You cannot remember waiting so long for a cup of joe in your working memory. You can recall first beginning to drink coffee around 16 years old, after years of gateway caffeine consumption. All those green tea lattes and passion-berry lemonades your mom bought for you after soccer practice were suddenly not enough to fuel your 18-hour school days. You woke up at 5:45am to pick up your romantic partner (and even then, you called each other “partners,” because — let’s be honest — no one likes labels), finished school around 2, and drove straight over to your best friend’s house for some video games. After nearly falling asleep on the toilet, you were invited to dinner at your partner’s home; you went, things got awkward with the parents, you fooled around in a car, and you went home. It was nearly 11pm. Your parents asked why you were going to bed so early.
By the fourth or fifth time you’d repeated this process, you realized your mocha frappuccinos were becoming useless. The following morning, at 6:15, you took a risk: “Can I please have a macchiato? I have no clue what it is but I like to try new things. Oh, and three pumps of caramel please.” Suddenly you were hooked, and now, after moving quickly to desperately black, burnt coffee, here you are, standing patiently in the infinitely winding line at the Park City Java Cow, desperate to start your day right.
It has only been five years since you first enjoyed a fresh Ethiopian-farmed brew, but look how far you have come. You’re at the Sundance Film Festival, one of the most famous of its kind in the world, and the birthplace of many a career in modern film. The people in front of you in line all have two things in common: they all look exceedingly busy, and uncommonly beautiful. Ellen Page’s sunglasses don’t make her request for soymilk any less endearing. An entire Malibu-based public relations firm is conducting a board meeting over FaceTime after the successful premiere of their harrowing, East L.A.-set drama. You’re pretty sure you just saw Michael Cera tip a taxi driver in rupees.
It upsets you that, since arriving in Park City, you are having trouble sleeping and experiencing mild stomach aches every day. The money your parents lent you for special events — “Your first Sundance! You deserve it!” — is slipping through your hands like putty. Yesterday an acclaimed filmmaker cancelled your interview, citing uncontrollable diarrhea, only to show up two rows in front of you at a Midnight Madness screening of his friend’s movie. And, as you already know, now you are in the longest line you’ve ever been in, anxiously waiting to pay two dollars more than necessary for instant coffee.
You consider repeating this process for the sake of a good article or free promotional vodka. This is the battle you wrestle with during film festival season. In less than two months, the South by Southwest Film Festival will start, and you will need some money to go there. If you get money to go there, you’ll owe someone, and that means deadlines. Perhaps an editor-in-chief for some online magazine would prefer you went to the Miami International Film Festival that same week to see the premieres of Ibero-American independent films. You prepare mentally for the stress that comes from substituting your actual interests for a paycheck. You worry that you’ll miss Dave Grohl performing live at SXSW, just as you missed him at Sundance to watch a trashy horror-comedy.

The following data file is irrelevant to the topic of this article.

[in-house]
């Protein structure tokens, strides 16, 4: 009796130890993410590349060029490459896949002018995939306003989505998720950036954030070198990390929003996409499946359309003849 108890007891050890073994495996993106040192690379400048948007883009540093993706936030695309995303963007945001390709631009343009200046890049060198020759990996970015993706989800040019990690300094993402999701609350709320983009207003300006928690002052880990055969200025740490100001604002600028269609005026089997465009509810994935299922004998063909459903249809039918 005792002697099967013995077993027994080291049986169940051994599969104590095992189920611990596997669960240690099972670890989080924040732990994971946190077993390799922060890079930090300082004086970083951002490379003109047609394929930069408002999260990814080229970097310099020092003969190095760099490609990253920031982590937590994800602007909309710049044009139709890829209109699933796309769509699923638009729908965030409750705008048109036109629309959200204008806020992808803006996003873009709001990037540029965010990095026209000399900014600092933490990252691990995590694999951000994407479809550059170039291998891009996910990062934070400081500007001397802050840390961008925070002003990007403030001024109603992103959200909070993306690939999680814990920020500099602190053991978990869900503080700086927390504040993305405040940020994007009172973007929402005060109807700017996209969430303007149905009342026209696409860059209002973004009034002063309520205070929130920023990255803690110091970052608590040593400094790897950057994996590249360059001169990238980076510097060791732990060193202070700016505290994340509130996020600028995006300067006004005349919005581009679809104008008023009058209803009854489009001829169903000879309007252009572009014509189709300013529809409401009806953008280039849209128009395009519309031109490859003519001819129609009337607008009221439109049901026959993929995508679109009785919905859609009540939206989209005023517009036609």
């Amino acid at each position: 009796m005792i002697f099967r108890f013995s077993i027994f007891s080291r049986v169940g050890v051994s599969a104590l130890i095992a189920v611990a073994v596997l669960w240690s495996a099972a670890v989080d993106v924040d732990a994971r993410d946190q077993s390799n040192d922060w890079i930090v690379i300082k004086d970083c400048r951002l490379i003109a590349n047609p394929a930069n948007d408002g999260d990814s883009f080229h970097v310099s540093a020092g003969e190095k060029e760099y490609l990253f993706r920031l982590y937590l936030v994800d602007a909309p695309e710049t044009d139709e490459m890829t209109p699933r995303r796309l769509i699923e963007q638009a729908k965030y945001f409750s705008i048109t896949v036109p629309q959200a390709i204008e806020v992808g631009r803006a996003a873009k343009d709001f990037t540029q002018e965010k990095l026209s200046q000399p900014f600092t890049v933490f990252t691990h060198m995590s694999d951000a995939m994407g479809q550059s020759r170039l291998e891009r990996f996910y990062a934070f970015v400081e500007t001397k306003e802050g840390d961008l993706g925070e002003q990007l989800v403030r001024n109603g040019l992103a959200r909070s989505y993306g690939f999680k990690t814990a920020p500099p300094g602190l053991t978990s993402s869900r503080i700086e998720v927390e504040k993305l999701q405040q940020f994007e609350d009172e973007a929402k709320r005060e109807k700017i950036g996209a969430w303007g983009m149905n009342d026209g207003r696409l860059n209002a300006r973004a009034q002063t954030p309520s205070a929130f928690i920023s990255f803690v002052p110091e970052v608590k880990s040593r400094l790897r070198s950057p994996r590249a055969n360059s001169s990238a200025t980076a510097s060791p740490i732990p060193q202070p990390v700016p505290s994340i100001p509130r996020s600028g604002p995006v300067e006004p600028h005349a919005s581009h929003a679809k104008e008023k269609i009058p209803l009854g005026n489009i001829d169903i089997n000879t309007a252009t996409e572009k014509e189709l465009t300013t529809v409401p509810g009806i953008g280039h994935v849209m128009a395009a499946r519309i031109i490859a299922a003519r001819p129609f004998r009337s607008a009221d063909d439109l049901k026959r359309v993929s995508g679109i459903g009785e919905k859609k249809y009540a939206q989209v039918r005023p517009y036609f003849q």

Even worse, you realize you have returned today to a schedule not unlike your high school days, but without the romance. You wake up early each day to sub-freezing temperatures to discover your rental car is immobile. You rush to the morning’s first screening; it’s good enough, but you wouldn’t see it again, and you remember saying the same about The Catcher in the Rye in Honors English. You wait in line for half an hour for a coffee, eat a protein bar in the meantime, and hustle to the other side of Park City to a screening of Andy Heathcote and Heike Bachelier’s film The Moo Man.
At the P and I, screening several hundred journalists wait in a similar line to the one at the Java Cow. Most of them stare at their phones or rub their temples while their eyes are closed, the universal behavior of a headache victim. Like the cattle of dairy farmer Philip Hook — the subject of the film you’ll soon see — the press are herded, in groups of 20, into the requisitioned theater. Some complain about the weather; others try in vain to make conversation. As you shuffle in, you come to terms with the fact that you are having a collective experience. Everyone in these lines with you waited for coffee, and everyone wants to see the same movies. You are one in a million — everyone finds the cold of Park City in Sundance exhausting. You are only human, which is, you suppose, better than being an animal.
You finally sit down and begin to watch a documentary about Hook & Son, a struggling dairy farm in the United Kingdom. Philip, the “Son,” tends to his pregnant cows with kindness and a love uncommon in his industry; he knows each of his cows by name. He cries softly when Ida, “the queen of the cream,” dies from old age. The photography is absolutely beautiful, with images of cattle slurping river water and lying down in flowered fields, and suddenly, the anxiety and pain of a difficult day evaporates. You cry, and book your ticket to Austin in March.